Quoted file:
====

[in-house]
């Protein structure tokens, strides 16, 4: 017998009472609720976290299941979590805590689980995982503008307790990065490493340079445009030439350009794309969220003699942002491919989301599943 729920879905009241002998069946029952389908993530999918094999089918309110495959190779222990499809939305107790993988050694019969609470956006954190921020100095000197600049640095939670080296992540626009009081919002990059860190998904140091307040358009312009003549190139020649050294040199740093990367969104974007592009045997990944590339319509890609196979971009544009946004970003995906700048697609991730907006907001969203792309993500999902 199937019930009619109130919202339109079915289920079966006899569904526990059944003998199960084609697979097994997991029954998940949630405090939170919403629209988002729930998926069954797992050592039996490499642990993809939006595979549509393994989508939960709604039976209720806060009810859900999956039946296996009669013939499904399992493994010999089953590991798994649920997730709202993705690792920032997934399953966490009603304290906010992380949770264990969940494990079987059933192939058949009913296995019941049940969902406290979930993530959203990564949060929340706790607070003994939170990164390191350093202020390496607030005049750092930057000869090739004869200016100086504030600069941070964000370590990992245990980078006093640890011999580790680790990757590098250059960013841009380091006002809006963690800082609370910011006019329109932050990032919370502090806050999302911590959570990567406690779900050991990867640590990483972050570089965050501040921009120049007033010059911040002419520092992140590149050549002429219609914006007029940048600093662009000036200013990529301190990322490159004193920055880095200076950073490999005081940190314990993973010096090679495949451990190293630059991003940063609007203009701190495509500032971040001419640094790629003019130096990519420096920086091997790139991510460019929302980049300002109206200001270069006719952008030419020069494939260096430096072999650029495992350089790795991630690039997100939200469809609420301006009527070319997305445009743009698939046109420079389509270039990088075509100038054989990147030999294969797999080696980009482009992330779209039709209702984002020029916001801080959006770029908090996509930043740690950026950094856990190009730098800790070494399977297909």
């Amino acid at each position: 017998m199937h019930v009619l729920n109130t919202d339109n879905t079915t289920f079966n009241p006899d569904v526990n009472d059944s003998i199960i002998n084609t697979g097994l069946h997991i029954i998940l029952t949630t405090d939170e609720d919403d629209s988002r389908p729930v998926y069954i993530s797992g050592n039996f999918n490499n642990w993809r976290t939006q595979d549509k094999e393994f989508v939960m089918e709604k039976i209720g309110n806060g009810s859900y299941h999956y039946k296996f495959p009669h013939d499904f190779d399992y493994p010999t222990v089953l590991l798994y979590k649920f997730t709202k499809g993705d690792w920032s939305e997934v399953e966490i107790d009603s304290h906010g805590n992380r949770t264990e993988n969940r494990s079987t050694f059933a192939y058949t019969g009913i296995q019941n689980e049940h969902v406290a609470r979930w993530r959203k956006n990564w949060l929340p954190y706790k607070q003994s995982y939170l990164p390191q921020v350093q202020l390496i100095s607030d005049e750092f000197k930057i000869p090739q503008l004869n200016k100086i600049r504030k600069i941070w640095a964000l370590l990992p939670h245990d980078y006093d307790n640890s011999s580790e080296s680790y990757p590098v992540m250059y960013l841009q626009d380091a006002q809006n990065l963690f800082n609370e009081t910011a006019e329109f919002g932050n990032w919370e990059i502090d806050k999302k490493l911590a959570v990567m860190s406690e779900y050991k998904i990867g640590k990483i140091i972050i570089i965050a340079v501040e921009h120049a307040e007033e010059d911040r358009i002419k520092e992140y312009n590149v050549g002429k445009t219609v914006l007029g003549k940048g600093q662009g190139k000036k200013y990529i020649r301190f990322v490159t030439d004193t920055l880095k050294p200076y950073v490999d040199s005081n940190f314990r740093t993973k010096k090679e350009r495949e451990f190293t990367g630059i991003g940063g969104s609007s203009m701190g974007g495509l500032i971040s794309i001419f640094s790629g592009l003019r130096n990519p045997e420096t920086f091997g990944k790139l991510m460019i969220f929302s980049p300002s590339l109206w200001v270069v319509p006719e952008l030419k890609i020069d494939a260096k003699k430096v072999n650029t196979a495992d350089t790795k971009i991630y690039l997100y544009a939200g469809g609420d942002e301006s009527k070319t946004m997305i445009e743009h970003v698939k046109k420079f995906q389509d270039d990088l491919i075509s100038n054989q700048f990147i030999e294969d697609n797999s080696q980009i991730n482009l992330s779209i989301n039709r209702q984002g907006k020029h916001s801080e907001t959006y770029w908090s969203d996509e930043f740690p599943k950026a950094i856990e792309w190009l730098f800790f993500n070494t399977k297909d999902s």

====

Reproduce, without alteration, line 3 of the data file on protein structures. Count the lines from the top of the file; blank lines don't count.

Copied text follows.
């Amino acid at each position: 017998m199937h019930v009619l729920n109130t919202d339109n879905t079915t289920f079966n009241p006899d569904v526990n009472d059944s003998i199960i002998n084609t697979g097994l069946h997991i029954i998940l029952t949630t405090d939170e609720d919403d629209s988002r389908p729930v998926y069954i993530s797992g050592n039996f999918n490499n642990w993809r976290t939006q595979d549509k094999e393994f989508v939960m089918e709604k039976i209720g309110n806060g009810s859900y299941h999956y039946k296996f495959p009669h013939d499904f190779d399992y493994p010999t222990v089953l590991l798994y979590k649920f997730t709202k499809g993705d690792w920032s939305e997934v399953e966490i107790d009603s304290h906010g805590n992380r949770t264990e993988n969940r494990s079987t050694f059933a192939y058949t019969g009913i296995q019941n689980e049940h969902v406290a609470r979930w993530r959203k956006n990564w949060l929340p954190y706790k607070q003994s995982y939170l990164p390191q921020v350093q202020l390496i100095s607030d005049e750092f000197k930057i000869p090739q503008l004869n200016k100086i600049r504030k600069i941070w640095a964000l370590l990992p939670h245990d980078y006093d307790n640890s011999s580790e080296s680790y990757p590098v992540m250059y960013l841009q626009d380091a006002q809006n990065l963690f800082n609370e009081t910011a006019e329109f919002g932050n990032w919370e990059i502090d806050k999302k490493l911590a959570v990567m860190s406690e779900y050991k998904i990867g640590k990483i140091i972050i570089i965050a340079v501040e921009h120049a307040e007033e010059d911040r358009i002419k520092e992140y312009n590149v050549g002429k445009t219609v914006l007029g003549k940048g600093q662009g190139k000036k200013y990529i020649r301190f990322v490159t030439d004193t920055l880095k050294p200076y950073v490999d040199s005081n940190f314990r740093t993973k010096k090679e350009r495949e451990f190293t990367g630059i991003g940063g969104s609007s203009m701190g974007g495509l500032i971040s794309i001419f640094s790629g592009l003019r130096n990519p045997e420096t920086f091997g990944k790139l991510m460019i969220f929302s980049p300002s590339l109206w200001v270069v319509p006719e952008l030419k890609i020069d494939a260096k003699k430096v072999n650029t196979a495992d350089t790795k971009i991630y690039l997100y544009a939200g469809g609420d942002e301006s009527k070319t946004m997305i445009e743009h970003v698939k046109k420079f995906q389509d270039d990088l491919i075509s100038n054989q700048f990147i030999e294969d697609n797999s080696q980009i991730n482009l992330s779209i989301n039709r209702q984002g907006k020029h916001s801080e907001t959006y770029w908090s969203d996509e930043f740690p599943k950026a950094i856990e792309w190009l730098f800790f993500n070494t399977k297909d999902s």